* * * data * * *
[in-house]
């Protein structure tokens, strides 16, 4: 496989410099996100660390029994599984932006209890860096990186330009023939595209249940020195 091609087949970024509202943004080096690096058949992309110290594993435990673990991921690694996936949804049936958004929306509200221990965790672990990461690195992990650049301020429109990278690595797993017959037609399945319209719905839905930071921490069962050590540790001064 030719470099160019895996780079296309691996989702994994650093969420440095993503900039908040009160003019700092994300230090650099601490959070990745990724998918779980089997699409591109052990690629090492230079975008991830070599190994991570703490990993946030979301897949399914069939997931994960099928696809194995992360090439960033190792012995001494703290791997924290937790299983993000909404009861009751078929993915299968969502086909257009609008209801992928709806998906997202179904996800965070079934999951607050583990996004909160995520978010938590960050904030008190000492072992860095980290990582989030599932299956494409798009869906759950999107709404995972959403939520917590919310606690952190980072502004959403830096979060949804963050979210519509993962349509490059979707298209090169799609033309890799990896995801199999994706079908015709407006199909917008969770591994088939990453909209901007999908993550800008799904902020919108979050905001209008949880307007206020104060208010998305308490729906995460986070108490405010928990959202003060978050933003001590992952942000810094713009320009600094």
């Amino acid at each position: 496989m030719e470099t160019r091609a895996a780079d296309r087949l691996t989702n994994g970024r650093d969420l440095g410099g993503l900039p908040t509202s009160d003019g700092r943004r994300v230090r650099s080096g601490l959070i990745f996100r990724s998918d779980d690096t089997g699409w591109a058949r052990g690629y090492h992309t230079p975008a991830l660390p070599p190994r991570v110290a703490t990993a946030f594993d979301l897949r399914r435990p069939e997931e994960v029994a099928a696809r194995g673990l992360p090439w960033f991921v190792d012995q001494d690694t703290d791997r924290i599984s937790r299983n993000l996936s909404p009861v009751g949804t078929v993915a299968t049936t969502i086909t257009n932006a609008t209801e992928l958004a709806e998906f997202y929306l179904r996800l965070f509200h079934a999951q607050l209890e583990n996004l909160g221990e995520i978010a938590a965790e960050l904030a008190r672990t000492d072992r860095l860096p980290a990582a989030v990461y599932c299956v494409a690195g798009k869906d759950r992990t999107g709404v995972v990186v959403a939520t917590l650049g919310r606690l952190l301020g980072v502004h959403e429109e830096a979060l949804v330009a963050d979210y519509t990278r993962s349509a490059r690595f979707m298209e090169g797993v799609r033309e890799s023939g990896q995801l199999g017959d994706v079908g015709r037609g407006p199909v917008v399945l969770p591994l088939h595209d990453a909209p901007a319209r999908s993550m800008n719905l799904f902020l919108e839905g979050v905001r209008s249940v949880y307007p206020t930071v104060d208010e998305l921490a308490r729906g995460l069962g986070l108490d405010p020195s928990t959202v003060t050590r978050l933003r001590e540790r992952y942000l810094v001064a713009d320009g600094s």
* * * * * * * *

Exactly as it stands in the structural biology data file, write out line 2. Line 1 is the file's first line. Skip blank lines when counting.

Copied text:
């Protein structure tokens, strides 16, 4: 496989410099996100660390029994599984932006209890860096990186330009023939595209249940020195 091609087949970024509202943004080096690096058949992309110290594993435990673990991921690694996936949804049936958004929306509200221990965790672990990461690195992990650049301020429109990278690595797993017959037609399945319209719905839905930071921490069962050590540790001064 030719470099160019895996780079296309691996989702994994650093969420440095993503900039908040009160003019700092994300230090650099601490959070990745990724998918779980089997699409591109052990690629090492230079975008991830070599190994991570703490990993946030979301897949399914069939997931994960099928696809194995992360090439960033190792012995001494703290791997924290937790299983993000909404009861009751078929993915299968969502086909257009609008209801992928709806998906997202179904996800965070079934999951607050583990996004909160995520978010938590960050904030008190000492072992860095980290990582989030599932299956494409798009869906759950999107709404995972959403939520917590919310606690952190980072502004959403830096979060949804963050979210519509993962349509490059979707298209090169799609033309890799990896995801199999994706079908015709407006199909917008969770591994088939990453909209901007999908993550800008799904902020919108979050905001209008949880307007206020104060208010998305308490729906995460986070108490405010928990959202003060978050933003001590992952942000810094713009320009600094």